You know, when something says that we are so close to destruction for over half a century... well you have to wonder why anyone would put any stock in it. It is a bit hard to reconcile with being on the edge of destruction, and yet everything continuing to not be destroyed.
Did you know the most dangerous drivers are not those who have just gotten their license, but those who have had a bit of experience? The reason is that new drivers are all too aware that they're one bad decision away from being gruesomely killed, while those who have driven for a while let their guard down because "nothing's happened so far, so nothing ever will".
This is true for dangerous acitvities in general. Someone who's handling boiling acid for the first time will make damn sure to think what they're doing. Someone who's done it a hundred times is busy thinking what they'll be having for lunch. And then acid gets somewhere it shouldn't, and suddenly things get very exciting again.
We haven't been destroyed because we've been very lucky. During Cuban missile crisis American ships actually dropped depth charges on a nuke-carrying Russian submarine. The captain and the political officer were all for launching it in retaliation, but the idea was vetoed by Vasili Arkhipov. And it's not the only time humanity's fate has hung on the decisions of a single person.
And of course this is all ignoring the possibilities of, say, biological warfare advancing technology is bringing to within reach of even non-state actors. You may not have noticed, but some of these actors are nowhere near as rational nor benevolent as the Soviet Russia of old.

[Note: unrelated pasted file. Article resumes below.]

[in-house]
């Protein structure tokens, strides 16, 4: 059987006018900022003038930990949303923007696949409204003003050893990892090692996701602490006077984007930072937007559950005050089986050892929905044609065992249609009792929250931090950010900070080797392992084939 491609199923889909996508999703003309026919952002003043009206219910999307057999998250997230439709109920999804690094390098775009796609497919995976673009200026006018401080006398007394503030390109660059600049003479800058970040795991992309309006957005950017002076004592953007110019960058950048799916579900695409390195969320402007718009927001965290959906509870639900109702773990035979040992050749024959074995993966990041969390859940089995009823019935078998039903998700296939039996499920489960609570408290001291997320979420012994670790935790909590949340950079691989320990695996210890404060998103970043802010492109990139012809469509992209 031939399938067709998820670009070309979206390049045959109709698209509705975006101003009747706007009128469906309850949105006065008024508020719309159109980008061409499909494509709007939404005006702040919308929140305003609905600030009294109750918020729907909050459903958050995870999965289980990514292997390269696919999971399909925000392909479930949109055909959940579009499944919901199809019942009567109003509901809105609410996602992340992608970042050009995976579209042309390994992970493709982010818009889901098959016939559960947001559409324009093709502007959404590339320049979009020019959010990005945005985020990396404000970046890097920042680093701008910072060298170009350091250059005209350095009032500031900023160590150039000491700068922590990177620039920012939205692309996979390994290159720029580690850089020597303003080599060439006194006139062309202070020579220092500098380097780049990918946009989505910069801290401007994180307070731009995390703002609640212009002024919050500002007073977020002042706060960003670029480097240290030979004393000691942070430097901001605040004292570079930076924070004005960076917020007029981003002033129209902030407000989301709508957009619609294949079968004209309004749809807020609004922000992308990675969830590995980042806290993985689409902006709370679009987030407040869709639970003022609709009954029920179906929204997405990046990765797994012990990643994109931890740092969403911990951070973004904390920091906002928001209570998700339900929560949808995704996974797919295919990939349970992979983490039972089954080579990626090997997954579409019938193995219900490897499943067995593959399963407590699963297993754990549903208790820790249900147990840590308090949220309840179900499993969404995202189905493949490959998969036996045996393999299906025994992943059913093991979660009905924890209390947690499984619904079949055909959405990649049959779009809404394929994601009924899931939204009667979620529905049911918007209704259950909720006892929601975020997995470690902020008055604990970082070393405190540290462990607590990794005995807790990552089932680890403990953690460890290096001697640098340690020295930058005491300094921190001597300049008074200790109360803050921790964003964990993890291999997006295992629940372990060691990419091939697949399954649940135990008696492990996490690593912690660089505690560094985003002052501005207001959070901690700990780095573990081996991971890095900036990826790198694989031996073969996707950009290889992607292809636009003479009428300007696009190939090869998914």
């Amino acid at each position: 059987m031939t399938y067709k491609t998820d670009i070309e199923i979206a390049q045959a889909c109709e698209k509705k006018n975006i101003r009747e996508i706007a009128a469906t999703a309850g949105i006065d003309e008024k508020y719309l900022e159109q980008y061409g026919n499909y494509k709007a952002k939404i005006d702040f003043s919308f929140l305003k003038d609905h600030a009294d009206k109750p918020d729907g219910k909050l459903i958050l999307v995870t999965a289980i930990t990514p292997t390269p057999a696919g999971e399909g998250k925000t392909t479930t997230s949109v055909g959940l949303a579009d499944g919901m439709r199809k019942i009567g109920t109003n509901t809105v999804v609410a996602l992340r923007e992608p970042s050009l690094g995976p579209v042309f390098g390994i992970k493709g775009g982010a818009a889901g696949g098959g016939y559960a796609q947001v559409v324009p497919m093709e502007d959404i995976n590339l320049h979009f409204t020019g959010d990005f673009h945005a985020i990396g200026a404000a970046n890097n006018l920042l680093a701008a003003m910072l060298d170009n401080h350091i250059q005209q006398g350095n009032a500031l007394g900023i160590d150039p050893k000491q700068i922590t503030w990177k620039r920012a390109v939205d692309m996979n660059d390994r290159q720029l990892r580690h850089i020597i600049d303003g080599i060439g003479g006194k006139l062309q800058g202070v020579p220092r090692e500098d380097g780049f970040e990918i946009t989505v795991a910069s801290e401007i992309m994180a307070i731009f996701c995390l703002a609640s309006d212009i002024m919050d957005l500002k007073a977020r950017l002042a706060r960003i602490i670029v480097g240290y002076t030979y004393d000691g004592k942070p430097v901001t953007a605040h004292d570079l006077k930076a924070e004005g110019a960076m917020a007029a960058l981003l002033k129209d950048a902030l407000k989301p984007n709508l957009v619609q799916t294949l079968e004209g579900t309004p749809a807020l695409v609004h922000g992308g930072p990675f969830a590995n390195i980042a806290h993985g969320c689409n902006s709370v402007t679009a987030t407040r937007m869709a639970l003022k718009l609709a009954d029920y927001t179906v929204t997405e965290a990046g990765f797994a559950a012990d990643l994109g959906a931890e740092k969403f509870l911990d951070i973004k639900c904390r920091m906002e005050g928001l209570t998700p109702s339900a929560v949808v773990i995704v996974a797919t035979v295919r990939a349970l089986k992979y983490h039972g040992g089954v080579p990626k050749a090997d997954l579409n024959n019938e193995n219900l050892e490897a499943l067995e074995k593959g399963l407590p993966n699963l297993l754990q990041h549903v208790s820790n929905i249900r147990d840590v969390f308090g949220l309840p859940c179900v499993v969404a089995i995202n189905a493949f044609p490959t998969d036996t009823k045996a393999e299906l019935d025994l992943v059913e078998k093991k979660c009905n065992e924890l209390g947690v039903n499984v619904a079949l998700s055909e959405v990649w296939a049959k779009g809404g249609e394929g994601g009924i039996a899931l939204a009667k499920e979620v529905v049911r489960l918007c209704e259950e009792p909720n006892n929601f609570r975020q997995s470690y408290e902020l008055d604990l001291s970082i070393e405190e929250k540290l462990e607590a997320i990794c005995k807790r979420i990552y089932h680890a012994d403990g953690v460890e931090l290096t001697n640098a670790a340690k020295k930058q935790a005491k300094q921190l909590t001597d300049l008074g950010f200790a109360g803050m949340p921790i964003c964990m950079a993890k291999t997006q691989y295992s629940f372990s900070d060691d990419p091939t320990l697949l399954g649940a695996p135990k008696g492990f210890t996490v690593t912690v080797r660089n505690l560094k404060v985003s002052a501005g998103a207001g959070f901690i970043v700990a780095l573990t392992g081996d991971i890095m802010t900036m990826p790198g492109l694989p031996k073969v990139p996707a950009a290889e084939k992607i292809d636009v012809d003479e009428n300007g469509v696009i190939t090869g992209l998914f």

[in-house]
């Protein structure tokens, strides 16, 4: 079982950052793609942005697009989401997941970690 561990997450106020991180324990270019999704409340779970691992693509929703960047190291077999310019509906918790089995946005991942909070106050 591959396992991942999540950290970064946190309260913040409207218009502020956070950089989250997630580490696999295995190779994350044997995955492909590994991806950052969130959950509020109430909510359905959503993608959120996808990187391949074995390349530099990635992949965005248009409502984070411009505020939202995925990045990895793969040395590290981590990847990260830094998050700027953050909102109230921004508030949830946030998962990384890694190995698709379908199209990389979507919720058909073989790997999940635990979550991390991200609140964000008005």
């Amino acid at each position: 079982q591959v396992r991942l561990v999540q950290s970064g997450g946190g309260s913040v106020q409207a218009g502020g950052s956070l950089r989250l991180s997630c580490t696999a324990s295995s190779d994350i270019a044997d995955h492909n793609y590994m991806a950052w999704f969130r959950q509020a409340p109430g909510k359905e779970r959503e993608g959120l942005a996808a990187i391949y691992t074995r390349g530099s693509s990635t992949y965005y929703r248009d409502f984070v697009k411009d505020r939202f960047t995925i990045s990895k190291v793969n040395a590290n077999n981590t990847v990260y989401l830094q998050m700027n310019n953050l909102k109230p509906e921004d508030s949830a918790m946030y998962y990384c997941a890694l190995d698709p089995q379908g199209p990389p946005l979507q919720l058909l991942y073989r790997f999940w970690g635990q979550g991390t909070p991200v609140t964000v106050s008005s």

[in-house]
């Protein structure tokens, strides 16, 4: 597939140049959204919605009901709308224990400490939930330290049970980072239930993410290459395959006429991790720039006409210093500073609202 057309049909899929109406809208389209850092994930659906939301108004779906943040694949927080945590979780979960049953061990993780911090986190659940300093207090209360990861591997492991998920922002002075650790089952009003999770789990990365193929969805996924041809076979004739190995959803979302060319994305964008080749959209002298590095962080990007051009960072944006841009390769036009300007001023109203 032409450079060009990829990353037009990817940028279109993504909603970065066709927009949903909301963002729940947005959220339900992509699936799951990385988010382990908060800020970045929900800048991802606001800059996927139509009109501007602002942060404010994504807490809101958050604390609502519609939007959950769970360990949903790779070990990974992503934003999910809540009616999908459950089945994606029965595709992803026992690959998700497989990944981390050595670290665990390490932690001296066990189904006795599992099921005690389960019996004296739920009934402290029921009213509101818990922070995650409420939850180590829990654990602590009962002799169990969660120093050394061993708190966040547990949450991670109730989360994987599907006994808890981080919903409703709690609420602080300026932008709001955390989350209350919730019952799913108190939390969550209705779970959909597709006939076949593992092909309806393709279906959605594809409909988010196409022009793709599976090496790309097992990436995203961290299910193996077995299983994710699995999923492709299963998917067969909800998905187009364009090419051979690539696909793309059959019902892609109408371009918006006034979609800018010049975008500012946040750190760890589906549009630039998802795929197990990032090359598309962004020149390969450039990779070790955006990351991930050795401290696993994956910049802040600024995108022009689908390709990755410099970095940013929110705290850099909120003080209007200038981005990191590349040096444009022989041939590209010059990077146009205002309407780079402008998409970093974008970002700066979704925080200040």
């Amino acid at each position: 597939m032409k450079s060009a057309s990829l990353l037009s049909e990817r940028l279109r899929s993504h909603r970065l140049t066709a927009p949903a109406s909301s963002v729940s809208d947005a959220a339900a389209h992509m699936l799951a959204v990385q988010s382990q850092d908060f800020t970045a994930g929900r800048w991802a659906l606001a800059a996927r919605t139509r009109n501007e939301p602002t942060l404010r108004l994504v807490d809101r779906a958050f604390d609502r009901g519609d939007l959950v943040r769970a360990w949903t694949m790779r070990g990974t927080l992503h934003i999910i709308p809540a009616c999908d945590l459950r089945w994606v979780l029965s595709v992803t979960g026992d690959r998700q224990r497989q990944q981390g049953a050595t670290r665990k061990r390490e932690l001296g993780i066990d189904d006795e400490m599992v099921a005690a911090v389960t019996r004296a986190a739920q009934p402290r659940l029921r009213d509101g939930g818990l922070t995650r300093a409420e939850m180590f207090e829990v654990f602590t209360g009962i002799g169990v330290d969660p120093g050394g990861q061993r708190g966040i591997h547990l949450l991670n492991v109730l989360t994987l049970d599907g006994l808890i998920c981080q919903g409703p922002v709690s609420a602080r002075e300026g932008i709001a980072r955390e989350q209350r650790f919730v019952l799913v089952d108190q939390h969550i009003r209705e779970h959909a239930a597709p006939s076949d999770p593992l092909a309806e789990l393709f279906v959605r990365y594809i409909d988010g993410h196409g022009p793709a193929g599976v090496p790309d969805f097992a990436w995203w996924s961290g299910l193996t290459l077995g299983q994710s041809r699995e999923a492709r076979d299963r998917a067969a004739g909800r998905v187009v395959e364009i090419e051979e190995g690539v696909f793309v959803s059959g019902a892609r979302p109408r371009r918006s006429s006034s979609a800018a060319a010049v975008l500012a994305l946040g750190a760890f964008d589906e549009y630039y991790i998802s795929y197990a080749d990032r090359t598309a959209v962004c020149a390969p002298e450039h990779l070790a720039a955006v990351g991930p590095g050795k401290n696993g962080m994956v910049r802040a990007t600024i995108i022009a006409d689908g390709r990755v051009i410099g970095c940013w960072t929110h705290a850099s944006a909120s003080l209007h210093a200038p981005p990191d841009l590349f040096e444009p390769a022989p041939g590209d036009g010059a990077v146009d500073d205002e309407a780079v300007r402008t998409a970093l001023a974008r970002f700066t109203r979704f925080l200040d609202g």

Finally, the dawning of the Information Age is challenging whole new facets of human capacity for evil. Hypocrisy is quickly becoming impossible as privacy continues to erode. At the same time, anonymity serves to strip away pretensions of civility and expose the grinning skull beneath all too many faces. With Industrial Age, the choice was "cease warring or die"; with Information Age it's "stop being hypocrites or have your souls crushed". Given that it took two world wars to get humanity to the point where we had any chance to survive harnessing the power of the atom, I shudder to think what it'll take to prepare us for omnipresent computation.
We're running a gauntlet, a purgatory forcing us to choose between our shadow or increasing amounts of pain. Every aspect of our existence is being confronted by its shortcomings like never before, for there are no more second chances. Humanity will either demonstrate it has mastered its dark side before it will master nature and reach the stars, or it will send itself to oblivion so more worthy beings might inherit them instead. It's not two minutes to midnight, it's Judgement Day.